Today marks 10 years since the deadly earthquake that hit Christchurch, New Zealand. The earthquake had a magnitude of 6.3, killing 185 people and injuring thousands. Among those killed were people from several countries including the United States, Australia, China, and Japan. In 2013, the cost of the damage was said to be upwards of $40 billion. Nearly 80% of the city was destroyed by the natural disaster.
There was a gathering at a memorial wall in the city today where a minute’s silence was observed to honor those who lost their lives in the tragedy. The country’s prime minister, Jacinda Ardern, said at the memorial, “It’s been a hugely difficult decade for this city—at times I’m sure it’s felt impossible. But as we look ahead to the coming decade, I see hope and energy and optimism.”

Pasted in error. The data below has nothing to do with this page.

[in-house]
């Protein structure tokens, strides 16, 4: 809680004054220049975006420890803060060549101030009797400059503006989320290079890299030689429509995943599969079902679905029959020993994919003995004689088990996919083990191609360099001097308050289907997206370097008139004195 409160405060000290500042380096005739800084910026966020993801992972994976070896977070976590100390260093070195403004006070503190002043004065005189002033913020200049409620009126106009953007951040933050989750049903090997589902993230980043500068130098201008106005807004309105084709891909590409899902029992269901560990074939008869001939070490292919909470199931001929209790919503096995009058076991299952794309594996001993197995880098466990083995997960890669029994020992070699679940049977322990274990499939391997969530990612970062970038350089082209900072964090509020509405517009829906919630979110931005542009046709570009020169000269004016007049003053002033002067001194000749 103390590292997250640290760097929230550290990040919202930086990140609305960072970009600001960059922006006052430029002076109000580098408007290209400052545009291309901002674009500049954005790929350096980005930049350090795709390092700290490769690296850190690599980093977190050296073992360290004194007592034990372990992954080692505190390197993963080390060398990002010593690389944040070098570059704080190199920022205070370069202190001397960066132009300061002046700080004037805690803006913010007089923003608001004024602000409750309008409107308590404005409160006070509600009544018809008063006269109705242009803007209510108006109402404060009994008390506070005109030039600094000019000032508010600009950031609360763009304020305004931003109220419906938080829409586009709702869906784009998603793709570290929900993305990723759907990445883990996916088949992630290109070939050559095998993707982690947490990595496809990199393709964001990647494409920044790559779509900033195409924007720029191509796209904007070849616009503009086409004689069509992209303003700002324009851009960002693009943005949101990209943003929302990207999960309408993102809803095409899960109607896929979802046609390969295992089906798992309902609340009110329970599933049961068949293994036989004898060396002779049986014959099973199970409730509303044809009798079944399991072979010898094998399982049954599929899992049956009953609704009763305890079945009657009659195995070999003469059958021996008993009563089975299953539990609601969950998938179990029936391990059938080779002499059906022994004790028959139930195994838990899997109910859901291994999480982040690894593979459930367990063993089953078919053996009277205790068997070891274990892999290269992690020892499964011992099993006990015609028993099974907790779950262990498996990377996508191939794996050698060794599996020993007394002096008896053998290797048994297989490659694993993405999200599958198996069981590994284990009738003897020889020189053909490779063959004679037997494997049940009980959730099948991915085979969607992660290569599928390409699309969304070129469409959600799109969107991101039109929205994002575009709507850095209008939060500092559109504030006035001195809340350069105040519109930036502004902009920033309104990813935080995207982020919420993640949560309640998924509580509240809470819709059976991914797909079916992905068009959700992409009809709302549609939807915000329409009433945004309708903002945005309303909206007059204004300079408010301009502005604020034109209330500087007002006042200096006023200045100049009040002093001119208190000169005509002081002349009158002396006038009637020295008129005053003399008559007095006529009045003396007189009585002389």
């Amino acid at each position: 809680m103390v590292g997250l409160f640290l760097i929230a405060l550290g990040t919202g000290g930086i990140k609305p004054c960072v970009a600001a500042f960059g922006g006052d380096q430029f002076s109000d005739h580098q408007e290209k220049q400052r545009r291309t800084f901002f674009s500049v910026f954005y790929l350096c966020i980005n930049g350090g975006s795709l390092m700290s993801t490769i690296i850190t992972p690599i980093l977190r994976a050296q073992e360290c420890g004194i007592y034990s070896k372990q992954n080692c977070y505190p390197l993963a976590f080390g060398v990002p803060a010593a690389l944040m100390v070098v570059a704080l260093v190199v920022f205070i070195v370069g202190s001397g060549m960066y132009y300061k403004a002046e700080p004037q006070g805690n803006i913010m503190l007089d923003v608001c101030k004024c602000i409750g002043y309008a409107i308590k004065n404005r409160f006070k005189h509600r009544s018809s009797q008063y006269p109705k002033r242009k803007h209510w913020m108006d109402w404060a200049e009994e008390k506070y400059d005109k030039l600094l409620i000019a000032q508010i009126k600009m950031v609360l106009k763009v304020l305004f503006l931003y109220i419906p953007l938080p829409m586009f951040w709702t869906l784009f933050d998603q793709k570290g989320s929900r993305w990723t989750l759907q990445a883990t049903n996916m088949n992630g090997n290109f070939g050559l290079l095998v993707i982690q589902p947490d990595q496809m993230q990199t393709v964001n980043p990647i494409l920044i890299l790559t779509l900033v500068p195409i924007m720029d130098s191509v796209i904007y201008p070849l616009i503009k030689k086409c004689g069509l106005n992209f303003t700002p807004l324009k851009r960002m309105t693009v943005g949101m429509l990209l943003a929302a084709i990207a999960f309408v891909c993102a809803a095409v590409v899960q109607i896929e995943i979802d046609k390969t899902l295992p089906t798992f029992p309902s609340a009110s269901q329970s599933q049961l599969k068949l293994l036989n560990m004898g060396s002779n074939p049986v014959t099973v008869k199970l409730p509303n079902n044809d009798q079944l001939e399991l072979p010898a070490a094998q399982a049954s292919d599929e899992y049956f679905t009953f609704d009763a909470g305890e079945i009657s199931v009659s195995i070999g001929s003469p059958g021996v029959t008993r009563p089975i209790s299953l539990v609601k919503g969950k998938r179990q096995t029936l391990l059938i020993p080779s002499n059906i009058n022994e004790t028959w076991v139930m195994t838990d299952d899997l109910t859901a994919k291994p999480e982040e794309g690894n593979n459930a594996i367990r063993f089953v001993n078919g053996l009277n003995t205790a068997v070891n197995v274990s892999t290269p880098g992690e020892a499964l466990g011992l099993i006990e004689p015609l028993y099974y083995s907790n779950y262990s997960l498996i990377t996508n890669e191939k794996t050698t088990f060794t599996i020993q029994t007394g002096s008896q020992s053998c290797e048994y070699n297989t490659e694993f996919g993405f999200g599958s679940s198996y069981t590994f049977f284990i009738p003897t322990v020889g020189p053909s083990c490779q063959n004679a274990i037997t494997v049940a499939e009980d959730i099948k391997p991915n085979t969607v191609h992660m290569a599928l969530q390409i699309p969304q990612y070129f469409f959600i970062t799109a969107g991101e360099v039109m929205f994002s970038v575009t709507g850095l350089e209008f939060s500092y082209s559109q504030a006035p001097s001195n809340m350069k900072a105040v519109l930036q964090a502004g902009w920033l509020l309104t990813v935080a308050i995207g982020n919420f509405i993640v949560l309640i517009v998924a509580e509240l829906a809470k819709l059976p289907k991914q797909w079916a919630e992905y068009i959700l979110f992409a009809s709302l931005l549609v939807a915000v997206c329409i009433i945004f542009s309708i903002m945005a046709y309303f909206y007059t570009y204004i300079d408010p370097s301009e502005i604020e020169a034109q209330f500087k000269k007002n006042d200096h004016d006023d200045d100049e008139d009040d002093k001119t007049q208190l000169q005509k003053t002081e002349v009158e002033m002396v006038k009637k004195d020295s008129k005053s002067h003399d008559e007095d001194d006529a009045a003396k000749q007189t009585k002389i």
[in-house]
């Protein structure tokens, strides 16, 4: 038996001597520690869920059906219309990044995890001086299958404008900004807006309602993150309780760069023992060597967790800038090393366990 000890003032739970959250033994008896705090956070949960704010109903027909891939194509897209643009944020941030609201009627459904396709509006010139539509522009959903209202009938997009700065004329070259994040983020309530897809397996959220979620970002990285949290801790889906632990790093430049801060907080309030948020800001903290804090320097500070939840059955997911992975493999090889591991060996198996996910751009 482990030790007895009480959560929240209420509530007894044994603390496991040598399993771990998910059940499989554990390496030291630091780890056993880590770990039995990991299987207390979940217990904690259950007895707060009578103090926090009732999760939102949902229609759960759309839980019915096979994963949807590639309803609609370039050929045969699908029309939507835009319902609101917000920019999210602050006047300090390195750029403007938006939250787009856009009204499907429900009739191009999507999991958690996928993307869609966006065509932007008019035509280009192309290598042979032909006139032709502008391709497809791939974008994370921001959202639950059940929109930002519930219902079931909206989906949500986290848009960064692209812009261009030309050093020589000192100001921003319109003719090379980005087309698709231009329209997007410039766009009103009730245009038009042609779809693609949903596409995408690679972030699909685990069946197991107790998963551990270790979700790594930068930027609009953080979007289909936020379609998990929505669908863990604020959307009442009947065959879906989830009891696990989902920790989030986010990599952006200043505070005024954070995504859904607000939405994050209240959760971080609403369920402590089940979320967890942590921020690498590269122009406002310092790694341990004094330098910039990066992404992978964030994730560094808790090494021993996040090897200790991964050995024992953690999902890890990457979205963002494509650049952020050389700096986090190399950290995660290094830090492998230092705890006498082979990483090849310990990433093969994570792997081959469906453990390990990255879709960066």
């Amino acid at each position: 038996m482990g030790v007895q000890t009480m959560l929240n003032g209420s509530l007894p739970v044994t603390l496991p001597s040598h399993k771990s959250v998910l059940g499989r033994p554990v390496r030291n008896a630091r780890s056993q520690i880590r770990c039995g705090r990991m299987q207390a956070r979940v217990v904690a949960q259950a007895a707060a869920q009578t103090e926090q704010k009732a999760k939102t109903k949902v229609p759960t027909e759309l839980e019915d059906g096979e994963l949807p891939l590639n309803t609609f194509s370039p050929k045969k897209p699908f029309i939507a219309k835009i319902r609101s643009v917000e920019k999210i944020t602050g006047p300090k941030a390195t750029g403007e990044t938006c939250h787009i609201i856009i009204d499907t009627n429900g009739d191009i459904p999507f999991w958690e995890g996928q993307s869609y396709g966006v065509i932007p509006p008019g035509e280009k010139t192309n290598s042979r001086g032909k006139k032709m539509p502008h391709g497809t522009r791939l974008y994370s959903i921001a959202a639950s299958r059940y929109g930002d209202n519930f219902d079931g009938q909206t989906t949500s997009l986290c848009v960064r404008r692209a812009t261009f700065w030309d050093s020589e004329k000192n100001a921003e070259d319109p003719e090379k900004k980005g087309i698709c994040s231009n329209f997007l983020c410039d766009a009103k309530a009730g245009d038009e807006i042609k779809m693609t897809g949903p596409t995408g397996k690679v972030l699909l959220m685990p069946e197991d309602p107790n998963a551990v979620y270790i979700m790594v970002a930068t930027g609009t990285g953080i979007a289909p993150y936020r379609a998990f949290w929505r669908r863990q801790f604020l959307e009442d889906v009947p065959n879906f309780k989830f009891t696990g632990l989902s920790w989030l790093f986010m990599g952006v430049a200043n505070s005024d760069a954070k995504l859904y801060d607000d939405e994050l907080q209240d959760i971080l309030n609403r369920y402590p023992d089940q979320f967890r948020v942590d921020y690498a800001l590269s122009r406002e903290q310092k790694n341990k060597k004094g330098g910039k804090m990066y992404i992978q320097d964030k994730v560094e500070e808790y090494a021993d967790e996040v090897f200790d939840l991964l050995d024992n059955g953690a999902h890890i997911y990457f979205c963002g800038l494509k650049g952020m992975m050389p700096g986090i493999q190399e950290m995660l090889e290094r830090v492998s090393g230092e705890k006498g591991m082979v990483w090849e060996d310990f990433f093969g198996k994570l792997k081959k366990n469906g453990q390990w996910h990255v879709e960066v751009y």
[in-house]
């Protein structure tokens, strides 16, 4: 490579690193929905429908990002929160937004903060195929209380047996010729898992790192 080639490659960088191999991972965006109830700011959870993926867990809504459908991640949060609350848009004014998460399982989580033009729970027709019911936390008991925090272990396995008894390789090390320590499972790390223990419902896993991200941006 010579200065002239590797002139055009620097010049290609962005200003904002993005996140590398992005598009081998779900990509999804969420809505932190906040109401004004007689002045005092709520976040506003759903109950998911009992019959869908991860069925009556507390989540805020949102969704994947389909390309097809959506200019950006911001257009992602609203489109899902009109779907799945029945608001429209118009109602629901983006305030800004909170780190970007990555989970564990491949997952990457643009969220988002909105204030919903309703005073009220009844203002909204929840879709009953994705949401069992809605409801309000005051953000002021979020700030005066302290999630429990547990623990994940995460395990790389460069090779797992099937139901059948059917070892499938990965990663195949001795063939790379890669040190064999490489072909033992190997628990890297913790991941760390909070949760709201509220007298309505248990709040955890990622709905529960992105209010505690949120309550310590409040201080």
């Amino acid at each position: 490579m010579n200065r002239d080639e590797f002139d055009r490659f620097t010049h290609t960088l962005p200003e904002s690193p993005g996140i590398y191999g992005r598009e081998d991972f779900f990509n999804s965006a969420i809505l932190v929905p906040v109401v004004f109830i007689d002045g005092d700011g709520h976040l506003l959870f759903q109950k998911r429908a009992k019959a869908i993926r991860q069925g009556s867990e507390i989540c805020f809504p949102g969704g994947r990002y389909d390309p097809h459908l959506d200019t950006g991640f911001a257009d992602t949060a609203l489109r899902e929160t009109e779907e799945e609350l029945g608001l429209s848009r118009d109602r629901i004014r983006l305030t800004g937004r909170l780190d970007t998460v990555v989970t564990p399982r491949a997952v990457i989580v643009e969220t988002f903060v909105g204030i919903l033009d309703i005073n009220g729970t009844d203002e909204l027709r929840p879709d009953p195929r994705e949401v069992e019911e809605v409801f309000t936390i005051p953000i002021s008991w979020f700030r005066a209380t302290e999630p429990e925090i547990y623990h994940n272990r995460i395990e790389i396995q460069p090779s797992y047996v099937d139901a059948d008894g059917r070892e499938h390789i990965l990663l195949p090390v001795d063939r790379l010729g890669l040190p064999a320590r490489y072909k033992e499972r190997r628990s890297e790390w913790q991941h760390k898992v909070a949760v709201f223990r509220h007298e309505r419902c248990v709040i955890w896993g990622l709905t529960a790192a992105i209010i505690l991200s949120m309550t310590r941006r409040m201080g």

Christchurch’s mayor, Lianne Dalziel, spoke of the city’s rebuilding, saying, “I don’t know whether it’s a post disaster thing but for me, it’s sometimes hard to remember what was there before.” Multiple agencies were formed to lead the revival of the city including Stronger Christchurch Infrastructure Rebuild Team (SCIRT) and Canterbury Earthquake Recovery Authority (Cera). Daziel told The Guardian that “agencies could have been better aligned” which resulted in multiple roads being dug up multiple times. Most of the discontent was caused by Cera, which was later disbanded in 2016. Despite the hardships endured by the city, Dalziel says, “We are absolutely the best city for the future…Christchurch has all of its opportunity in front of us, and people can now see it.”